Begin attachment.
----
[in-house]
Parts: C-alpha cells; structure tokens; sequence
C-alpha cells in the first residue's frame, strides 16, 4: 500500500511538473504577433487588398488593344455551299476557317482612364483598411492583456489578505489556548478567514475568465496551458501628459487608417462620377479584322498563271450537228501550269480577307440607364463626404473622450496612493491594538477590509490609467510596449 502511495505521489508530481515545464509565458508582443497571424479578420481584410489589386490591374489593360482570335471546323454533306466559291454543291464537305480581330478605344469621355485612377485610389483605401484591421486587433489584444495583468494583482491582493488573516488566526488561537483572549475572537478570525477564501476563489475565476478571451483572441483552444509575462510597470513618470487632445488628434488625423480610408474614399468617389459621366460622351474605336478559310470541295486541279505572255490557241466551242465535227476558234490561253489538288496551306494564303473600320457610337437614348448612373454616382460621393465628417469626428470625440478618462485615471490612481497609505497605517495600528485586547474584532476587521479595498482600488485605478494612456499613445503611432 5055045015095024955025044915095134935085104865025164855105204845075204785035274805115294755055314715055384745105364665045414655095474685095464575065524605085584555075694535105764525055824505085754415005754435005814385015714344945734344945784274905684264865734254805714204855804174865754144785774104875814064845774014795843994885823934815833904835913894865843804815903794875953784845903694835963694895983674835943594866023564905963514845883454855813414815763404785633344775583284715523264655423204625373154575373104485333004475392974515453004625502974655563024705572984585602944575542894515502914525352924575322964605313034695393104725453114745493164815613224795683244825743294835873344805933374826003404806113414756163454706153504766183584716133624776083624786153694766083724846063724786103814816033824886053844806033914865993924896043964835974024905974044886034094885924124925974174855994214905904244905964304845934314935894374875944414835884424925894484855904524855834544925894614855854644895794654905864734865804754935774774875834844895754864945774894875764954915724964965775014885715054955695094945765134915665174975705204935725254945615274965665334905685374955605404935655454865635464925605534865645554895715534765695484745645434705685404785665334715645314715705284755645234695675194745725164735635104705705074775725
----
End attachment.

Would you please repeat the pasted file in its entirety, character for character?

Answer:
[in-house]
Parts: C-alpha cells; structure tokens; sequence
C-alpha cells in the first residue's frame, strides 16, 4: 500500500511538473504577433487588398488593344455551299476557317482612364483598411492583456489578505489556548478567514475568465496551458501628459487608417462620377479584322498563271450537228501550269480577307440607364463626404473622450496612493491594538477590509490609467510596449 502511495505521489508530481515545464509565458508582443497571424479578420481584410489589386490591374489593360482570335471546323454533306466559291454543291464537305480581330478605344469621355485612377485610389483605401484591421486587433489584444495583468494583482491582493488573516488566526488561537483572549475572537478570525477564501476563489475565476478571451483572441483552444509575462510597470513618470487632445488628434488625423480610408474614399468617389459621366460622351474605336478559310470541295486541279505572255490557241466551242465535227476558234490561253489538288496551306494564303473600320457610337437614348448612373454616382460621393465628417469626428470625440478618462485615471490612481497609505497605517495600528485586547474584532476587521479595498482600488485605478494612456499613445503611432 5055045015095024955025044915095134935085104865025164855105204845075204785035274805115294755055314715055384745105364665045414655095474685095464575065524605085584555075694535105764525055824505085754415005754435005814385015714344945734344945784274905684264865734254805714204855804174865754144785774104875814064845774014795843994885823934815833904835913894865843804815903794875953784845903694835963694895983674835943594866023564905963514845883454855813414815763404785633344775583284715523264655423204625373154575373104485333004475392974515453004625502974655563024705572984585602944575542894515502914525352924575322964605313034695393104725453114745493164815613224795683244825743294835873344805933374826003404806113414756163454706153504766183584716133624776083624786153694766083724846063724786103814816033824886053844806033914865993924896043964835974024905974044886034094885924124925974174855994214905904244905964304845934314935894374875944414835884424925894484855904524855834544925894614855854644895794654905864734865804754935774774875834844895754864945774894875764954915724964965775014885715054955695094945765134915665174975705204935725254945615274965665334905685374955605404935655454865635464925605534865645554895715534765695484745645434705685404785665334715645314715705284755645234695675194745725164735635104705705074775725